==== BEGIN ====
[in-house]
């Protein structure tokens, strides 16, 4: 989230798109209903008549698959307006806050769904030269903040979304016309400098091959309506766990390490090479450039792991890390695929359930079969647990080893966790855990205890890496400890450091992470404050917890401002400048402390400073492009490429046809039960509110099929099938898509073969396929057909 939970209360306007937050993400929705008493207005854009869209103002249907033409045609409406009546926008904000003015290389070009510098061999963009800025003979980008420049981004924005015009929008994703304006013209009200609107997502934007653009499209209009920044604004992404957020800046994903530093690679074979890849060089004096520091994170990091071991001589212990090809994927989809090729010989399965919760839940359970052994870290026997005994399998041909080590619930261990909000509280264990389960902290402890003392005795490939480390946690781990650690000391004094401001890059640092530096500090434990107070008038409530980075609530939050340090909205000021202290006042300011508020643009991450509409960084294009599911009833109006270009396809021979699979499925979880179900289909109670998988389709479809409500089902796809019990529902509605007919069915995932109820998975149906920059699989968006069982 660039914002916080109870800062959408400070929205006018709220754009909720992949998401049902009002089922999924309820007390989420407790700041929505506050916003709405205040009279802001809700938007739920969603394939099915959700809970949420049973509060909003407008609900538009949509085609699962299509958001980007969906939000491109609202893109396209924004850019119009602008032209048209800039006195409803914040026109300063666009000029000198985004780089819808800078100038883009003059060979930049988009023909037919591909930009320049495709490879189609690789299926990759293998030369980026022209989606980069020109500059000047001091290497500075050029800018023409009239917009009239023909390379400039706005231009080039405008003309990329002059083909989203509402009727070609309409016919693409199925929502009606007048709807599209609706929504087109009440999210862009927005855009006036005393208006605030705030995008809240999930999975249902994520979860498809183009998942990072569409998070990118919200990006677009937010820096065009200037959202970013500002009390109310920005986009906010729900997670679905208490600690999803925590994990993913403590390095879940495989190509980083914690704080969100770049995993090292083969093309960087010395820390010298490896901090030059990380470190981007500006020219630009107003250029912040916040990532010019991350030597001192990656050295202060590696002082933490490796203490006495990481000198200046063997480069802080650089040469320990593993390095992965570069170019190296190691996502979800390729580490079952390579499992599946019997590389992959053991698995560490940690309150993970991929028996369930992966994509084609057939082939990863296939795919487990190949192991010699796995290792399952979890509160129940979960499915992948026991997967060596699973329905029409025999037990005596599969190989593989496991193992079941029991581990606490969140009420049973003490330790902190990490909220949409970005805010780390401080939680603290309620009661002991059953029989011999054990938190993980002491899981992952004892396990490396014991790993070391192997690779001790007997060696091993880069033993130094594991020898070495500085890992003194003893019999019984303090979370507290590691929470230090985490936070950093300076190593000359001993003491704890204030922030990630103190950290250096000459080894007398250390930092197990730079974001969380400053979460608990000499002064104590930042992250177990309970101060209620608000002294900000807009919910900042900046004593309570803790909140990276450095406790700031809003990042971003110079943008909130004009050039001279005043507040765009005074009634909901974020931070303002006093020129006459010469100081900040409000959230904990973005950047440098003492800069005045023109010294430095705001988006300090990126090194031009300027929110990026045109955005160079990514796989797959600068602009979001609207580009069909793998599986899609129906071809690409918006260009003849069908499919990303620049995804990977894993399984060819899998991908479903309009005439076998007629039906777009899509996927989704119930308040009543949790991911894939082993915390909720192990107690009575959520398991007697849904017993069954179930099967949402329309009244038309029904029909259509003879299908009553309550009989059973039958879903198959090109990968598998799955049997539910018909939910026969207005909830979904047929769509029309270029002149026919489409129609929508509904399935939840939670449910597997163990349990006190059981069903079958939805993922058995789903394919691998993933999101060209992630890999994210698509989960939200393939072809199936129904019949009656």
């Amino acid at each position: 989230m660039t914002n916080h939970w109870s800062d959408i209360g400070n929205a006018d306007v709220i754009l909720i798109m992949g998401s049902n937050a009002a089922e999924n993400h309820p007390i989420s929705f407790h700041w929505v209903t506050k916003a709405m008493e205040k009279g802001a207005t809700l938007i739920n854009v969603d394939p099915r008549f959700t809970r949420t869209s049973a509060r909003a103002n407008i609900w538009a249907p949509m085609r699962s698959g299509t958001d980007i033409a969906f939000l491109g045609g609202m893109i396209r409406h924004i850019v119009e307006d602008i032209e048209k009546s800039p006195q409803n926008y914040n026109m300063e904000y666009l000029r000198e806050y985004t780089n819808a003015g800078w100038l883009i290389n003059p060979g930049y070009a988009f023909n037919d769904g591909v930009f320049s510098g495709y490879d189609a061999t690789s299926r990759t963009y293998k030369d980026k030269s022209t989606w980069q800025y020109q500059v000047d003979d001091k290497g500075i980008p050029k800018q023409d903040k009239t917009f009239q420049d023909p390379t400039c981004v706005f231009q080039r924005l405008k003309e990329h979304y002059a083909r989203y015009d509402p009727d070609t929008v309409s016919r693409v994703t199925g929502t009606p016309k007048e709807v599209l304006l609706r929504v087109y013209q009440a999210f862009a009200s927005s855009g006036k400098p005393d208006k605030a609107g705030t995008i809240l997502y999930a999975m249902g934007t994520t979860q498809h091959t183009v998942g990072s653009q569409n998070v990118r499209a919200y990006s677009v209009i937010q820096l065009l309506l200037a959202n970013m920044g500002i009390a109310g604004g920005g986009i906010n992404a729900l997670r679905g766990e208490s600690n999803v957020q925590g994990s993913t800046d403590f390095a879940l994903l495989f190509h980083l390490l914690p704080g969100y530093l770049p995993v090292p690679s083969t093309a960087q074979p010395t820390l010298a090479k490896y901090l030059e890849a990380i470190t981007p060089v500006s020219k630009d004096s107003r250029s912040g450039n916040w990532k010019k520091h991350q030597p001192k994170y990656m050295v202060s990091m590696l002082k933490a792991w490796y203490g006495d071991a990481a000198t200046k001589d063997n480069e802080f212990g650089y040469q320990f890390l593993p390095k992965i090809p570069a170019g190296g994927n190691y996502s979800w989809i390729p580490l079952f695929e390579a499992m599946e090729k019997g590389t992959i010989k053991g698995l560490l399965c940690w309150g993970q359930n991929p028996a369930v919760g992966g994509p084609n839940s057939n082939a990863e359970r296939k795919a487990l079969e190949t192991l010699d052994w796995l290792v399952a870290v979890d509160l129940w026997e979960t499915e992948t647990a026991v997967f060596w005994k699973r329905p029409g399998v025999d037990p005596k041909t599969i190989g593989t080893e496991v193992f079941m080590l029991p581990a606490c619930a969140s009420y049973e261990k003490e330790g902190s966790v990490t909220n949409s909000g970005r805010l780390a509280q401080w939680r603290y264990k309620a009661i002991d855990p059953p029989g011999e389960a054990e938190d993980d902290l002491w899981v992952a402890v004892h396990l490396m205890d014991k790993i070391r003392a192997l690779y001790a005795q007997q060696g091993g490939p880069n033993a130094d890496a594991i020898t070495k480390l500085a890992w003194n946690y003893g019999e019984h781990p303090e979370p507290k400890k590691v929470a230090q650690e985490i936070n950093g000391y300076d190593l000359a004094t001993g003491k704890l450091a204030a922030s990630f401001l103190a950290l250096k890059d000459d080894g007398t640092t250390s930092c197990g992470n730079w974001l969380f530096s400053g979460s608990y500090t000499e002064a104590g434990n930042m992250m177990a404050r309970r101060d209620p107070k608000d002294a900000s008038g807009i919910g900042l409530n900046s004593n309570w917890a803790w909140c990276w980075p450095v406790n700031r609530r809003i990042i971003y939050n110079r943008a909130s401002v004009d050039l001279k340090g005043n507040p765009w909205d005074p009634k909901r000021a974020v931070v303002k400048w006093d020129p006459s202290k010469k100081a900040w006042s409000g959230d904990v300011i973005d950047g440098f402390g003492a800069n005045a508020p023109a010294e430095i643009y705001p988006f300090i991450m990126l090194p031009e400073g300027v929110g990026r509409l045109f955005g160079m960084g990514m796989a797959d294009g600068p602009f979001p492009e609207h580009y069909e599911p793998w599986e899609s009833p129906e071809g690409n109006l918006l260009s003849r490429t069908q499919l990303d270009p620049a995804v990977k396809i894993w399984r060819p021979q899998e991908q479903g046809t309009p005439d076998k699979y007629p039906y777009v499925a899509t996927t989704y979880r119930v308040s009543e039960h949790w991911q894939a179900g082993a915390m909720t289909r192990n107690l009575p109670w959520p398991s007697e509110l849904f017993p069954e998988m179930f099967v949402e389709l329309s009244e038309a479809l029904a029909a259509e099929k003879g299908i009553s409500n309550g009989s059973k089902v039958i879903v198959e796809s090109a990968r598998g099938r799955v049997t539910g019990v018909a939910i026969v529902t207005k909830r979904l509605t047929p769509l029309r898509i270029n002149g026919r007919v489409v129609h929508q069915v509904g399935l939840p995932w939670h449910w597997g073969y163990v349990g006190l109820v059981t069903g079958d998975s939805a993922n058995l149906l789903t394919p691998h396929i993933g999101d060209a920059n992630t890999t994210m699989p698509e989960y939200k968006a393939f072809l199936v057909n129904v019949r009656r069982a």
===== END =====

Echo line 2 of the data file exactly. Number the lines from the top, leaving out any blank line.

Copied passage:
């Protein structure tokens, strides 16, 4: 989230798109209903008549698959307006806050769904030269903040979304016309400098091959309506766990390490090479450039792991890390695929359930079969647990080893966790855990205890890496400890450091992470404050917890401002400048402390400073492009490429046809039960509110099929099938898509073969396929057909 939970209360306007937050993400929705008493207005854009869209103002249907033409045609409406009546926008904000003015290389070009510098061999963009800025003979980008420049981004924005015009929008994703304006013209009200609107997502934007653009499209209009920044604004992404957020800046994903530093690679074979890849060089004096520091994170990091071991001589212990090809994927989809090729010989399965919760839940359970052994870290026997005994399998041909080590619930261990909000509280264990389960902290402890003392005795490939480390946690781990650690000391004094401001890059640092530096500090434990107070008038409530980075609530939050340090909205000021202290006042300011508020643009991450509409960084294009599911009833109006270009396809021979699979499925979880179900289909109670998988389709479809409500089902796809019990529902509605007919069915995932109820998975149906920059699989968006069982 660039914002916080109870800062959408400070929205006018709220754009909720992949998401049902009002089922999924309820007390989420407790700041929505506050916003709405205040009279802001809700938007739920969603394939099915959700809970949420049973509060909003407008609900538009949509085609699962299509958001980007969906939000491109609202893109396209924004850019119009602008032209048209800039006195409803914040026109300063666009000029000198985004780089819808800078100038883009003059060979930049988009023909037919591909930009320049495709490879189609690789299926990759293998030369980026022209989606980069020109500059000047001091290497500075050029800018023409009239917009009239023909390379400039706005231009080039405008003309990329002059083909989203509402009727070609309409016919693409199925929502009606007048709807599209609706929504087109009440999210862009927005855009006036005393208006605030705030995008809240999930999975249902994520979860498809183009998942990072569409998070990118919200990006677009937010820096065009200037959202970013500002009390109310920005986009906010729900997670679905208490600690999803925590994990993913403590390095879940495989190509980083914690704080969100770049995993090292083969093309960087010395820390010298490896901090030059990380470190981007500006020219630009107003250029912040916040990532010019991350030597001192990656050295202060590696002082933490490796203490006495990481000198200046063997480069802080650089040469320990593993390095992965570069170019190296190691996502979800390729580490079952390579499992599946019997590389992959053991698995560490940690309150993970991929028996369930992966994509084609057939082939990863296939795919487990190949192991010699796995290792399952979890509160129940979960499915992948026991997967060596699973329905029409025999037990005596599969190989593989496991193992079941029991581990606490969140009420049973003490330790902190990490909220949409970005805010780390401080939680603290309620009661002991059953029989011999054990938190993980002491899981992952004892396990490396014991790993070391192997690779001790007997060696091993880069033993130094594991020898070495500085890992003194003893019999019984303090979370507290590691929470230090985490936070950093300076190593000359001993003491704890204030922030990630103190950290250096000459080894007398250390930092197990730079974001969380400053979460608990000499002064104590930042992250177990309970101060209620608000002294900000807009919910900042900046004593309570803790909140990276450095406790700031809003990042971003110079943008909130004009050039001279005043507040765009005074009634909901974020931070303002006093020129006459010469100081900040409000959230904990973005950047440098003492800069005045023109010294430095705001988006300090990126090194031009300027929110990026045109955005160079990514796989797959600068602009979001609207580009069909793998599986899609129906071809690409918006260009003849069908499919990303620049995804990977894993399984060819899998991908479903309009005439076998007629039906777009899509996927989704119930308040009543949790991911894939082993915390909720192990107690009575959520398991007697849904017993069954179930099967949402329309009244038309029904029909259509003879299908009553309550009989059973039958879903198959090109990968598998799955049997539910018909939910026969207005909830979904047929769509029309270029002149026919489409129609929508509904399935939840939670449910597997163990349990006190059981069903079958939805993922058995789903394919691998993933999101060209992630890999994210698509989960939200393939072809199936129904019949009656």